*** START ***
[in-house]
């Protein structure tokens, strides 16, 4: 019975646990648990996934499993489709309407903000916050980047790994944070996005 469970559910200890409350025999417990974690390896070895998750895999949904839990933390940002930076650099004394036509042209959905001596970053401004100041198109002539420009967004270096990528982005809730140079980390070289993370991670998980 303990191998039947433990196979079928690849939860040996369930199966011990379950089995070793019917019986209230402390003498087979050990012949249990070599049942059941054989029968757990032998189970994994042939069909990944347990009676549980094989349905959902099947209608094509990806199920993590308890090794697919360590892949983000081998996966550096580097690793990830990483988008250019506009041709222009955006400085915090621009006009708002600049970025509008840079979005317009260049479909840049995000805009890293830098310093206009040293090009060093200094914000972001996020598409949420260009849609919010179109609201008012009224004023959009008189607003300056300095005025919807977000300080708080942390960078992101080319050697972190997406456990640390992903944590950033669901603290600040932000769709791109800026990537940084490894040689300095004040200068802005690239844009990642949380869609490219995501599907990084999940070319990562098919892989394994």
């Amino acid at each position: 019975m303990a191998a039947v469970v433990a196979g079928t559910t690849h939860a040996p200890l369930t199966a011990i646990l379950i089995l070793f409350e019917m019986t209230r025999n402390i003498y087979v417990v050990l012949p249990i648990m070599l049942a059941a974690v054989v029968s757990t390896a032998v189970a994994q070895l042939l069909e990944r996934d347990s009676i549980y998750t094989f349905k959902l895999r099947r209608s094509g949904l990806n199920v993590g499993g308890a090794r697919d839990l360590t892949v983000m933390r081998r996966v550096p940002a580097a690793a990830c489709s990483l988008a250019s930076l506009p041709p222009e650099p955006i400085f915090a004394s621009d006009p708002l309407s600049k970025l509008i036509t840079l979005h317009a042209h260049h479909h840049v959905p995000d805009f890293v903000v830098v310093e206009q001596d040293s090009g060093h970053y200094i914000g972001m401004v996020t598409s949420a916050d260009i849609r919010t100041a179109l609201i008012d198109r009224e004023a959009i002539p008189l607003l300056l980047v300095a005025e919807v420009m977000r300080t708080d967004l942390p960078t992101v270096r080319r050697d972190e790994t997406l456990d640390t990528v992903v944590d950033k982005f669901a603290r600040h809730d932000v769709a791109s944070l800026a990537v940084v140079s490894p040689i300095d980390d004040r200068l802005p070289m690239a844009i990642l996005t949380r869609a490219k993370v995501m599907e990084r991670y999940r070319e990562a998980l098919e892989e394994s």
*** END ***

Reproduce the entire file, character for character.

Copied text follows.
[in-house]
């Protein structure tokens, strides 16, 4: 019975646990648990996934499993489709309407903000916050980047790994944070996005 469970559910200890409350025999417990974690390896070895998750895999949904839990933390940002930076650099004394036509042209959905001596970053401004100041198109002539420009967004270096990528982005809730140079980390070289993370991670998980 303990191998039947433990196979079928690849939860040996369930199966011990379950089995070793019917019986209230402390003498087979050990012949249990070599049942059941054989029968757990032998189970994994042939069909990944347990009676549980094989349905959902099947209608094509990806199920993590308890090794697919360590892949983000081998996966550096580097690793990830990483988008250019506009041709222009955006400085915090621009006009708002600049970025509008840079979005317009260049479909840049995000805009890293830098310093206009040293090009060093200094914000972001996020598409949420260009849609919010179109609201008012009224004023959009008189607003300056300095005025919807977000300080708080942390960078992101080319050697972190997406456990640390992903944590950033669901603290600040932000769709791109800026990537940084490894040689300095004040200068802005690239844009990642949380869609490219995501599907990084999940070319990562098919892989394994």
């Amino acid at each position: 019975m303990a191998a039947v469970v433990a196979g079928t559910t690849h939860a040996p200890l369930t199966a011990i646990l379950i089995l070793f409350e019917m019986t209230r025999n402390i003498y087979v417990v050990l012949p249990i648990m070599l049942a059941a974690v054989v029968s757990t390896a032998v189970a994994q070895l042939l069909e990944r996934d347990s009676i549980y998750t094989f349905k959902l895999r099947r209608s094509g949904l990806n199920v993590g499993g308890a090794r697919d839990l360590t892949v983000m933390r081998r996966v550096p940002a580097a690793a990830c489709s990483l988008a250019s930076l506009p041709p222009e650099p955006i400085f915090a004394s621009d006009p708002l309407s600049k970025l509008i036509t840079l979005h317009a042209h260049h479909h840049v959905p995000d805009f890293v903000v830098v310093e206009q001596d040293s090009g060093h970053y200094i914000g972001m401004v996020t598409s949420a916050d260009i849609r919010t100041a179109l609201i008012d198109r009224e004023a959009i002539p008189l607003l300056l980047v300095a005025e919807v420009m977000r300080t708080d967004l942390p960078t992101v270096r080319r050697d972190e790994t997406l456990d640390t990528v992903v944590d950033k982005f669901a603290r600040h809730d932000v769709a791109s944070l800026a990537v940084v140079s490894p040689i300095d980390d004040r200068l802005p070289m690239a844009i990642l996005t949380r869609a490219k993370v995501m599907e990084r991670y999940r070319e990562a998980l098919e892989e394994s």